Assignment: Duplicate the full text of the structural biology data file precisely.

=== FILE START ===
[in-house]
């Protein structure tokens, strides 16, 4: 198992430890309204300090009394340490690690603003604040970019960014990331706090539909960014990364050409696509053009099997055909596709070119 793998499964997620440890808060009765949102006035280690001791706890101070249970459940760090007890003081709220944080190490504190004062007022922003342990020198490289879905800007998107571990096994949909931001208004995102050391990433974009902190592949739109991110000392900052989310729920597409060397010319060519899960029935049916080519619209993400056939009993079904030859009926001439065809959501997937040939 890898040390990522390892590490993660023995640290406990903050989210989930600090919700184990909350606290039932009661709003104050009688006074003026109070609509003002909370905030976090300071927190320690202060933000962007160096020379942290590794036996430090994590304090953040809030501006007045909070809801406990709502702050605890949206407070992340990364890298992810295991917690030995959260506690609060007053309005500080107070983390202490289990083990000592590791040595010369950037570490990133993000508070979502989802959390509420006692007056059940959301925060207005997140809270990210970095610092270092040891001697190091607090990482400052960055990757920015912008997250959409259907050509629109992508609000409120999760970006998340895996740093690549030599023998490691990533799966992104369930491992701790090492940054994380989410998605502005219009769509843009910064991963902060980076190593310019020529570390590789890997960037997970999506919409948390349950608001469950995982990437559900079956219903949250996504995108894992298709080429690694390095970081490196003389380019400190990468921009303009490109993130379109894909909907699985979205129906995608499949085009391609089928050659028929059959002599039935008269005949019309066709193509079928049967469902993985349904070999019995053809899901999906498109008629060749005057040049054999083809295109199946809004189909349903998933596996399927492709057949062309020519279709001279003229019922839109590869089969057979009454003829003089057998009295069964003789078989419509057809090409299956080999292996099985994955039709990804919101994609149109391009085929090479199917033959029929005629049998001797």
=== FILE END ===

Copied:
[in-house]
């Protein structure tokens, strides 16, 4: 198992430890309204300090009394340490690690603003604040970019960014990331706090539909960014990364050409696509053009099997055909596709070119 793998499964997620440890808060009765949102006035280690001791706890101070249970459940760090007890003081709220944080190490504190004062007022922003342990020198490289879905800007998107571990096994949909931001208004995102050391990433974009902190592949739109991110000392900052989310729920597409060397010319060519899960029935049916080519619209993400056939009993079904030859009926001439065809959501997937040939 890898040390990522390892590490993660023995640290406990903050989210989930600090919700184990909350606290039932009661709003104050009688006074003026109070609509003002909370905030976090300071927190320690202060933000962007160096020379942290590794036996430090994590304090953040809030501006007045909070809801406990709502702050605890949206407070992340990364890298992810295991917690030995959260506690609060007053309005500080107070983390202490289990083990000592590791040595010369950037570490990133993000508070979502989802959390509420006692007056059940959301925060207005997140809270990210970095610092270092040891001697190091607090990482400052960055990757920015912008997250959409259907050509629109992508609000409120999760970006998340895996740093690549030599023998490691990533799966992104369930491992701790090492940054994380989410998605502005219009769509843009910064991963902060980076190593310019020529570390590789890997960037997970999506919409948390349950608001469950995982990437559900079956219903949250996504995108894992298709080429690694390095970081490196003389380019400190990468921009303009490109993130379109894909909907699985979205129906995608499949085009391609089928050659028929059959002599039935008269005949019309066709193509079928049967469902993985349904070999019995053809899901999906498109008629060749005057040049054999083809295109199946809004189909349903998933596996399927492709057949062309020519279709001279003229019922839109590869089969057979009454003829003089057998009295069964003789078989419509057809090409299956080999292996099985994955039709990804919101994609149109391009085929090479199917033959029929005629049998001797």